Toenail fungus may require medical interventions that involve prescriptions and recommendations from your doctor. These include:

  • topical medications
  • oral medications
  • laser treatments
  • removal of the toenail to treat the nail bed

If you take prescription oral medication, you may need routine blood testing, as some of these medications can affect the liver.

Home treatments

While prescription treatments like topical and oral medications are highly effective, there are several options you can try at home to consider.

It’s important to talk with a doctor or healthcare professional if your toenails have become thicker or if you think you have toenail fungus.

Here are a few home remedies for toenail fungus:

  • Clean the affected area with soap and water daily.
  • Groom your nails regularly. Soften your nails first by applying urea cream (Aluvea, Keralac) and wrapping your feet in bandages at night. Then, wash off the urea cream and use a nail clipper and nail file to trim your nails.
  • Apply an over-the-counter fungal treatment after you gently file your nails.
  • Apply Vicks VapoRub on your toenail each day. This may help the infection clear.
  • Apply tea tree oil twice a day every day.

Treating toenails for fungus may require you to stick to the treatment plan for several months. Toenails grow slowly. They can take 12–18 months to grow out, according to the American Academy of Dermatology.

You may experience a recurrence of toenail fungus after treatment. Make sure to talk with your doctor if you experience chronic fungal infections.

You can reduce the risk of thick toenails or the recurrence of toenail fungus in several ways:

  • Keep your feet clean by washing them with soap and water regularly, dry them off with a towel afterward, and use a powder like Zeasorb powder to keep your feet dry.
  • Keep your feet as dry as possible. Change your socks a few times a day, wear cotton socks that remove moisture from your feet, rotate your shoes so they can dry out, and purchase shoes that breathe and don’t constrict your feet.
  • Try a foot powder that keeps your feet dry.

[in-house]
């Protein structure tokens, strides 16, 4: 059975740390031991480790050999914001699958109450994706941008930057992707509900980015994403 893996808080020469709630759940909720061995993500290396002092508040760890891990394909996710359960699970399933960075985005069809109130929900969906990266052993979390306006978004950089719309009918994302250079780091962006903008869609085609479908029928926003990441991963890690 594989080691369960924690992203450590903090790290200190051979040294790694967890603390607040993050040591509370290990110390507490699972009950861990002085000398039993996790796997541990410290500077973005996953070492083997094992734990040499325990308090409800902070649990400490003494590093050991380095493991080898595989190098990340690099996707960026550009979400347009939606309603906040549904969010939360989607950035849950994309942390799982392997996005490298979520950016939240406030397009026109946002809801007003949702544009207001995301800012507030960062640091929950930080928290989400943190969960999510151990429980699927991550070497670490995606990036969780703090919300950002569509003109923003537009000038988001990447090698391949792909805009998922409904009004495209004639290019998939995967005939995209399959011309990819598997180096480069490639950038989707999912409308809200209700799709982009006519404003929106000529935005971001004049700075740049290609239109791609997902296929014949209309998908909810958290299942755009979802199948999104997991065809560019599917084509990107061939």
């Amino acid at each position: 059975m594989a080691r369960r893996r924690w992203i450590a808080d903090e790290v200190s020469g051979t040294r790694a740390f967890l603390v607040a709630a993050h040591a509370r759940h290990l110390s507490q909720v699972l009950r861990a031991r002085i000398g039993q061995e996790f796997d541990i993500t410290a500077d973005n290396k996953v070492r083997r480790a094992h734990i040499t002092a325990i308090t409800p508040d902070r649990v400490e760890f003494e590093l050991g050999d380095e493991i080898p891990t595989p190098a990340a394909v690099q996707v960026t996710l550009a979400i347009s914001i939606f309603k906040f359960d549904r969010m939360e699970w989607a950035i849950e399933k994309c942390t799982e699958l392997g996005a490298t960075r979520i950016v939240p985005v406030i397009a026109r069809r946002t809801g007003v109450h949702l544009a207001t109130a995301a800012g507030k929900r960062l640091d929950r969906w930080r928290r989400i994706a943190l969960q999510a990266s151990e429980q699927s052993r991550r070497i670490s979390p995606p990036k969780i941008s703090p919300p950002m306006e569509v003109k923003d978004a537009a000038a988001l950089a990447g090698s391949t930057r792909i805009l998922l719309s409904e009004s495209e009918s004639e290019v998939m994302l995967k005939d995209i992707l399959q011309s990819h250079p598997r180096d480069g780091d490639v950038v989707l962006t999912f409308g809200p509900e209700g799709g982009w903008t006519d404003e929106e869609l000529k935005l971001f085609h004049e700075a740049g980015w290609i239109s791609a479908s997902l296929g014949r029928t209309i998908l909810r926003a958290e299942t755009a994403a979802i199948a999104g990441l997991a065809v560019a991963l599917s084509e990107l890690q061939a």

• Wear flip-flops or other shower shoes when you are in locker rooms or at the pool.
  • Groom your feet properly and keep your toenails trimmed short.
  • Make sure to use disinfected tools when trimming your nails.
  • Purchase new footwear if your nail fungus has recently been cured.

How do I get rid of thick toenails?

Keeping your toenails clean and moisturized can help. Home remedies like Vicks VapoRub and creams made with urea or tea tree oil may help. Talk with a healthcare professional. There are also medical treatment options available.

What will dissolve thick toenails?

Topical home remedies, like Vicks VapoRub, urea creams, and tea tree oil may help. Medical treatment options include oral and topical prescription medications, laser treatments, and nail removal.

What kills toenail fungus overnight?

There currently isn’t an immediate or overnight cure for toenail fungus. Common treatment options include topical treatments, oral medications, and surgical removal. However, even with surgical removal treatments, it may take 12 to 18 months for your toenails to return to their pre-fungus appearance.

Can I thin my thick toenails at home?

Sometimes, thick toenails are caused by injury to the nail bed, and you can file them thinner. If thick nails are caused by a fungus, you’ll need treatment options to help them grow thinner.

What does Vicks VapoRub do for toenails?

Thickened toenails are often caused by a fungal infection. Vicks VapoRub may help kill the nail fungus, relieving the infection and helping your toenails return to their typical thickness.

Toenails that grow thicker over time may indicate a fungal infection. If an infection is diagnosed, prompt treatment can help cure it.

Additionally, there are simple ways to help lower your risk of toenail fungal infection, including wearing sandals or shoes in locker rooms, keeping your feet as dry as possible during the day, and practicing good foot hygiene.